While many animals cooperate with their kin, competition remains a fact of life in the wild. Unrelated individuals, usually males, constantly battle it out in life-or-death struggles for resources and mates.
Human society, however, is based on some of the most complex and intricate systems of cooperation the world has ever known.
Figuring out when and how our ancestors made this transition from competition to cooperation is a major question in evolutionary psychology, and a recent study from Penn, Duke, and the University of Michigan seeks to figure out the answer.
While a graduate student in the Department of Psychology in Penn’s School of Arts and Sciences, Noah Snyder-Mackler and his colleagues travelled to Ethiopia to study gelada monkeys. By careful observation and non-invasive genetic sampling, they pieced together details of the monkeys’ social dynamics.
Individual geladas live in small groups, and many groups live in close proximity within a herd. Most groups have a single male that gets to exclusively mate with the group’s females, but some groups have multiple males. In these multi-male groups, the “leader” male still does most of the mating, but as the researchers discovered, his “followers” do some mating, too.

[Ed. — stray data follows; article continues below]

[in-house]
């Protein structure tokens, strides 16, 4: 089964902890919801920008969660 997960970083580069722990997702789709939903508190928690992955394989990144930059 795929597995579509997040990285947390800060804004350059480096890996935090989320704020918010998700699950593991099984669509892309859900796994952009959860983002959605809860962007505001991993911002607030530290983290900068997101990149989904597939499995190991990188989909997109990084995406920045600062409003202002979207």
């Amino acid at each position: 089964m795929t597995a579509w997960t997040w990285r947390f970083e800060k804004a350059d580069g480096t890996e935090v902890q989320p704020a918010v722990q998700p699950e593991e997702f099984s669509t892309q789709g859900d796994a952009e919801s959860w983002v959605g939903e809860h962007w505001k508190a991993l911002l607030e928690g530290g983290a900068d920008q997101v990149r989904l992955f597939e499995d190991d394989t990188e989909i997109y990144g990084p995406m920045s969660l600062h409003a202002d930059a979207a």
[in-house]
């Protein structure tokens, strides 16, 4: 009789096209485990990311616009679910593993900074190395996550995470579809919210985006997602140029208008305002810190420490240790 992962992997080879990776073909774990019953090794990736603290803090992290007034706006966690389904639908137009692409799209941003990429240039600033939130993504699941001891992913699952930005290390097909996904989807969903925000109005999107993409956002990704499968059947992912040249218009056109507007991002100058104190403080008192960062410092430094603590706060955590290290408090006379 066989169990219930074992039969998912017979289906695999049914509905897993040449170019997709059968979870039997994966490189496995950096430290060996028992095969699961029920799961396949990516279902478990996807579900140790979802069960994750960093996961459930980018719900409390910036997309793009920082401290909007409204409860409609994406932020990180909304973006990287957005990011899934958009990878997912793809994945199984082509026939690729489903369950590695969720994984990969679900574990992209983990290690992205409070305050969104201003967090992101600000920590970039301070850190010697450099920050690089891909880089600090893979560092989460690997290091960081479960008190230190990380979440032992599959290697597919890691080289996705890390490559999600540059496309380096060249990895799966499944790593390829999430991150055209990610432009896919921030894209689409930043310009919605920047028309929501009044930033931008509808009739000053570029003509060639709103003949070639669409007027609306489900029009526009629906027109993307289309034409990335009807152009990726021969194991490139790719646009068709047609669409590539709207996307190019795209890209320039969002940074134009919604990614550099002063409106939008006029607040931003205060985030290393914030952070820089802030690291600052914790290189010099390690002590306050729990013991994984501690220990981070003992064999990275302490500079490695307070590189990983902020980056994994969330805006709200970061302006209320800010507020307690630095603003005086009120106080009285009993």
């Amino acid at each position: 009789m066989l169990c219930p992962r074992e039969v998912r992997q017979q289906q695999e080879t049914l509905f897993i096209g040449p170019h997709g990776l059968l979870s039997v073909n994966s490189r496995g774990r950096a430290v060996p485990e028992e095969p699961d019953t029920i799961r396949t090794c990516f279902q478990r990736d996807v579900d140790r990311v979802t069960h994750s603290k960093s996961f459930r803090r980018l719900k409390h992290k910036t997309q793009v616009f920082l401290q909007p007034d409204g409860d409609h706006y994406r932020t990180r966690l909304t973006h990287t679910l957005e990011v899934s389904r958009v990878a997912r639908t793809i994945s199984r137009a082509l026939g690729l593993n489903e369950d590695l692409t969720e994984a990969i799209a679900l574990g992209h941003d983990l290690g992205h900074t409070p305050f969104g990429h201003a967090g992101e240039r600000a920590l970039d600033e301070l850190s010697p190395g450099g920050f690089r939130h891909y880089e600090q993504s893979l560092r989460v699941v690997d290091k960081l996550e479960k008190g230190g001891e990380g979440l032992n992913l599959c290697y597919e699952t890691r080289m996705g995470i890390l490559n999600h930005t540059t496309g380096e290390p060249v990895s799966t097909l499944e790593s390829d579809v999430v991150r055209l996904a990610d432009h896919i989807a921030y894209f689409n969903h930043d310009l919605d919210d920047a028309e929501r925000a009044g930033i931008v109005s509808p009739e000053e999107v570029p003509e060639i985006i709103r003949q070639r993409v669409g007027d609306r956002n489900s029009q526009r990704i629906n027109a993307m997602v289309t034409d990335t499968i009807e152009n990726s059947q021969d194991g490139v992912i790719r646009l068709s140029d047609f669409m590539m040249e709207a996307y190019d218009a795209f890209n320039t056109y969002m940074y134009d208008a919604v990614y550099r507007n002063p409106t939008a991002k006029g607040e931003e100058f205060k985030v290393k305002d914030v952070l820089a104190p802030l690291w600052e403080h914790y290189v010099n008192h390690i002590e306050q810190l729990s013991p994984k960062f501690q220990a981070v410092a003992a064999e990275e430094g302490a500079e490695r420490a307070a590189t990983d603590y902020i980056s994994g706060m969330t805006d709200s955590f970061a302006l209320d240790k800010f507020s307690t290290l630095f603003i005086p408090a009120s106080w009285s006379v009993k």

Given that male geladas routinely fight or kill one another in battles for a group’s females, why should leaders tolerate competition from followers at all? Snyder-Mackler and his colleagues found that these “takeover” battles were at the heart of the answer.
“What we found was that these followers are helping to actively defend the unit and deter immigrant males from coming in or taking over,” says Snyder-Mackler. “Leaders who have a follower in their unit are leaders 30 percent longer than those who don’t.”
The fact that only some gelada groups had multiple males—not all or none, as with most other primate groups—allowed the researchers to observe this difference in action. While it was not clear whether the leaders willingly allowed the followers to mate as a reward, or simply declined to punish them for “stealing,” the data showed that cooperating ultimately nets the leader more mating chances and offspring due to his extended reign.
“Overall, this means that, even if animals appear to be in direct competition for a limited resource, they may, in fact, be benefiting one another in some other way,” Snyder-Mackler says.
Originally published on July 19, 2012